environmental effects. Such facilities are evaluated further to 
investigate factors such as the magnitude and characteristics of the 
area of exceedance.
g. Acid Gas Methodology
    The environmental screening analysis evaluates the potential 
phytotoxicity and reduced productivity of plants due to chronic 
exposure to acid gases. The environmental risk screening methodology 
for acid gases is a single-tier screen that compares the average off-
site ambient air concentration over the modeling domain to ecological 
benchmarks for each of the acid gases. Because air concentrations are 
compared directly to the ecological benchmarks, emission-based 
screening levels are not calculated for acid gases.
    For purposes of ecological risk screening, the EPA identifies a 
potential for adverse environmental effects to plant communities from 
exposure to acid gases when the average concentration of the HAP around 
a facility exceeds the LOAEL ecological benchmark. In such cases, we 
further investigate factors such as the magnitude and characteristics 
of the area of exceedance (e.g., land use of exceedance area, size of 
exceedance area) to determine if there is an adverse environmental 
effect.
    For further information on the environmental screening analysis 
approach, see the Residual Risk Assessment for the Portland Cement 
Manufacturing Industry Source Category in Support of the Risk and 
Technology Review September 2017 Proposed Rule, which is available in 
the docket for this action.
7. How did we conduct facility-wide assessments?
    To put the source category risks in context, we typically examine 
the risks from the entire ``facility,'' where the facility includes all 
HAP-emitting operations within a contiguous area and under common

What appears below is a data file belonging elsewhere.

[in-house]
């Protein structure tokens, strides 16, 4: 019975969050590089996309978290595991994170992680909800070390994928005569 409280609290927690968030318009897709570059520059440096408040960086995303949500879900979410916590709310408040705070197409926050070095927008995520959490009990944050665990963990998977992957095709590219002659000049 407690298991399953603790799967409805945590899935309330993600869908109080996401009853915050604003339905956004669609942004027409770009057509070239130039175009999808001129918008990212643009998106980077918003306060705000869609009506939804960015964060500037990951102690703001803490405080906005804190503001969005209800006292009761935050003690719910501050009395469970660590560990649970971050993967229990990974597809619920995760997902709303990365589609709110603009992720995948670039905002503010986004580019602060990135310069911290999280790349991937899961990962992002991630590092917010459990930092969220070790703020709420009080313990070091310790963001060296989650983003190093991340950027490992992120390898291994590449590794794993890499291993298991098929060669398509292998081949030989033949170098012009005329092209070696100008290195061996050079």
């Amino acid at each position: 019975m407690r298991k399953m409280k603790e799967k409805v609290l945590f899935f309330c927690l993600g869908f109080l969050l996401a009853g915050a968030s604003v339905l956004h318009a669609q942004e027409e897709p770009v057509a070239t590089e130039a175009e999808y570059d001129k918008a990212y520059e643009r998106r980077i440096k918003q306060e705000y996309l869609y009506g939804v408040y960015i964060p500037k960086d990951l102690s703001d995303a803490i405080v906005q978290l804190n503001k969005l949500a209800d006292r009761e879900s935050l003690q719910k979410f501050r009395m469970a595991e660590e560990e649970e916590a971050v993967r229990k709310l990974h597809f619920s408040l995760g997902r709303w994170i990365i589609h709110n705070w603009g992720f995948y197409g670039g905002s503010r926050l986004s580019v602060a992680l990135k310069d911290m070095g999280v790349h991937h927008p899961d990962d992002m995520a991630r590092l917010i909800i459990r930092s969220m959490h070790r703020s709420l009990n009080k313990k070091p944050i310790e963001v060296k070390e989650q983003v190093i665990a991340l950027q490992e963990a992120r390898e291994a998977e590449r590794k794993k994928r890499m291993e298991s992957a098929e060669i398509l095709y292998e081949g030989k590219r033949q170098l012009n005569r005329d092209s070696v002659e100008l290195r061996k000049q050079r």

control. In other words, we examine the HAP emissions not only from the 
source category emission points of interest, but also emissions of HAP 
from all other emission sources at the facility for which we have data. 
For this source category, we conducted the facility-wide assessment 
using the 2014 NEI. We analyzed risks due to the inhalation of HAP that 
are emitted ``facility-wide'' for the populations residing within 50 km 
of each facility, consistent with the methods used for the source 
category analysis described above. For these facility-wide risk 
analyses, the modeled source category risks were compared to the 
facility-wide risks to determine the portion of facility-wide risks 
that could be attributed to the source category addressed in this 
proposal. We specifically examined the facility that was associated 
with the highest estimate of risk and determined the percentage of that 
risk attributable to the source category of interest. The Residual Risk 
Assessment for the Portland Cement Manufacturing Industry Source 
Category in Support of the Risk and Technology Review September 2017 
Proposed Rule, available through the docket for this action, provides 
the methodology and results of the facility-wide analyses, including 
all facility-wide risks and the percentage of source category 
contribution to facility-wide risks.
8. How did we consider uncertainties in risk assessment?
    In the Benzene NESHAP, we concluded that risk estimation 
uncertainty should be considered in our decision-making under the ample 
margin of safety framework. Uncertainty and the potential for bias are 
inherent in all risk assessments, including those performed for this 
proposal. Although uncertainty exists, we believe that our approach, 
which used conservative tools and assumptions, ensures that our 
decisions are health protective and environmentally protective. A brief 
discussion of the uncertainties in the RTR emissions dataset, 
dispersion modeling, inhalation exposure estimates, and dose-response